I suppose Adjutant-General Thomas is with you, and, if so, confer with him an let him have the blacks, namely, and such as are not in actual occupation of the at Vicksburg an Natchez.
When the Marine Brigade return from Red River it also should receive orders as indicated by General Grant. In the meanwhile such of the marine boats as have not gone up Red River can cover the plantations from Vicksburg up as high as Greenville. I inclose
herewith a letter for General Thomas, which you can read and cause to be delivered.
I have reflected on the proposition you made me before leaving Vicksburg, and will adopt it substantially. After you have satisfied yourself that no force but Jackson's cavalry followed us back to this side of Pearl River, you may furlough all your veterans, and dispose the remainder as garrisons for Vicksburg and Natchez; place good commanders at each place, then in person come to Memphis and give minute returns of each to General Hurlbut, whom we will leave to command the District of the Mississippi, embracing that of Memphis and Vicksburg; then proceed to Cairo, where you can leave some of your staff to receive and organize your veteran regiments as they return, when you may take a twenty day's leave, getting back to cairo in time to make two divisions of about 10,000 men, which I will order up the Tennessee and across from Savannah to Pulaski and Huntsville. I will give you four Numbers 1 divisions, and if times out here justify it I will draw further to embrace General A. J. Smith's division. I will leave Hurlbut here until you come up, and if the garrisons left at Vicksburg and Natchez seem small I will instruct General Hurlbut to stop General Tuttle's division at Vicksburg, and bring General A. J. Smith here, when the Red River trip comes out. I send this a bearer of dispatches, who will bring me your answers; I await them here. Make the figures as exact as possible. I think General Hurlbut will be required, as commander on the river, to make his headquarters at Vicksburg. I want your opinion on this. I dislike to break up corps, but can's help it.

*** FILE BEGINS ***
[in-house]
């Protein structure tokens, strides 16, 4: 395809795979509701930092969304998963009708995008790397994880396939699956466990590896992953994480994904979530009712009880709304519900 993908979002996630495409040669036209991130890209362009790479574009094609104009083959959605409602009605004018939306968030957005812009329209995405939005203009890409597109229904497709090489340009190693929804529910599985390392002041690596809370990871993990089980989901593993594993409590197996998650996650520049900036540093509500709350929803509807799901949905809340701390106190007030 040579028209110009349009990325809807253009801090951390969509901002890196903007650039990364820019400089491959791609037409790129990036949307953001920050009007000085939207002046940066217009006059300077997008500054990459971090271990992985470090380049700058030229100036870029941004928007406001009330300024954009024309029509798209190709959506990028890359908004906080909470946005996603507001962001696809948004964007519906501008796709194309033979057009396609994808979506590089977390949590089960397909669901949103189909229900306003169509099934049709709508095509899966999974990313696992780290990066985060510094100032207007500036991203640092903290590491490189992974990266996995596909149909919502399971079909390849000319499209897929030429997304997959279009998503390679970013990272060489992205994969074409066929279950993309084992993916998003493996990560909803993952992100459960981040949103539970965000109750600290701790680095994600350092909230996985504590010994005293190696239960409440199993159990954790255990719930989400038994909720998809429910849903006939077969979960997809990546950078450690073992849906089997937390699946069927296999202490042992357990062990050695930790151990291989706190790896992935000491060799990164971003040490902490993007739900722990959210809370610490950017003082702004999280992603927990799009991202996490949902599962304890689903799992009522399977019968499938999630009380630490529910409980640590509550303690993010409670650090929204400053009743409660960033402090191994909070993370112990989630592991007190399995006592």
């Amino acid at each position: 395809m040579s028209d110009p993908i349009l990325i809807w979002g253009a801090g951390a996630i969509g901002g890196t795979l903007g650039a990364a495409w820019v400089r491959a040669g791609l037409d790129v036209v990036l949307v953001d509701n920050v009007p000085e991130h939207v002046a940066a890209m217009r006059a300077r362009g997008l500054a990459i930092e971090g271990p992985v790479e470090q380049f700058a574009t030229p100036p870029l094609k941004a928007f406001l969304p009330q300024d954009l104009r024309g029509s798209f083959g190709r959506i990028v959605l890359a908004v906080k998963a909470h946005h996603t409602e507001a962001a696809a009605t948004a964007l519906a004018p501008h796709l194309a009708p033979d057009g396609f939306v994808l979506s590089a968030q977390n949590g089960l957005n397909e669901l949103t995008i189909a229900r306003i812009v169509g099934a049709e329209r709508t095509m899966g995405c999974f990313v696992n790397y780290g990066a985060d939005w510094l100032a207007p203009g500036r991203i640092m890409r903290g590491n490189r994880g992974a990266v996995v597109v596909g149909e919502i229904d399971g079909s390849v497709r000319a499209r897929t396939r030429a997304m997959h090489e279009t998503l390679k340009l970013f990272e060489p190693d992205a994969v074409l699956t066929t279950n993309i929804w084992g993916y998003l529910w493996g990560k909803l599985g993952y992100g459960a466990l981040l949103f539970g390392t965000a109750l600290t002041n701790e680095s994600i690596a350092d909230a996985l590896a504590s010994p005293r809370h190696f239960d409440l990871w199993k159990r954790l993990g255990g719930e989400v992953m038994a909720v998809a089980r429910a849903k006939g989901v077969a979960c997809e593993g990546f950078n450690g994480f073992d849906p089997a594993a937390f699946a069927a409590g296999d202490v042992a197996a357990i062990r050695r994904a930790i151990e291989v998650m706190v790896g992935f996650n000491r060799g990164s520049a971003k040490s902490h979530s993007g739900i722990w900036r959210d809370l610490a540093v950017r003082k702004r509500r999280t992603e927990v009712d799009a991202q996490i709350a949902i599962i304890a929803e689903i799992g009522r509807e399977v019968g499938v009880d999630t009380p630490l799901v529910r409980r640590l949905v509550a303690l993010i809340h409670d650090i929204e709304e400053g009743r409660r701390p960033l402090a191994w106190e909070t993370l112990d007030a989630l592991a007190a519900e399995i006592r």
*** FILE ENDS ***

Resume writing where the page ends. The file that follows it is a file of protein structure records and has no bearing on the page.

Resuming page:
Truly your friend,
W. T. SHERMAN,
Major-General, Commanding Department.
HEADQUARTERS DEPARTMENT OF THE TENNESSEE,
Memphis, March 11, 1864.
Brigadier General LORENZO THOMAS,
Adjutant-General, u. S. Army, Vicksburg, Miss.:
DEAR GENERAL; I have a letter from General Grant, of date March 4, a copy of which I send by bearer dispatch to General McPherson, and which is subject to your perusal. I have ordered General McPerson accordingly. I wanted to see you, and am sorry I missed you. I fear you think I do not protect lasses of plantations. I know my action inland and the move up Yazoo more effectually covered the east bank of the Mississippi River above Vicksburg than could have been done 10,000 troops on its very banks.
I know also a similar disposition up Washita would in like manner cover the west bank from Red River up the Arkansas. I shall still advise the perfection of the plan. Osband's force at Skipwith's and Hawkins' at Goodrich's may have protected a radius each of, say, 19 or 15 miles, but no more; whereas by putting Hawkin's brigade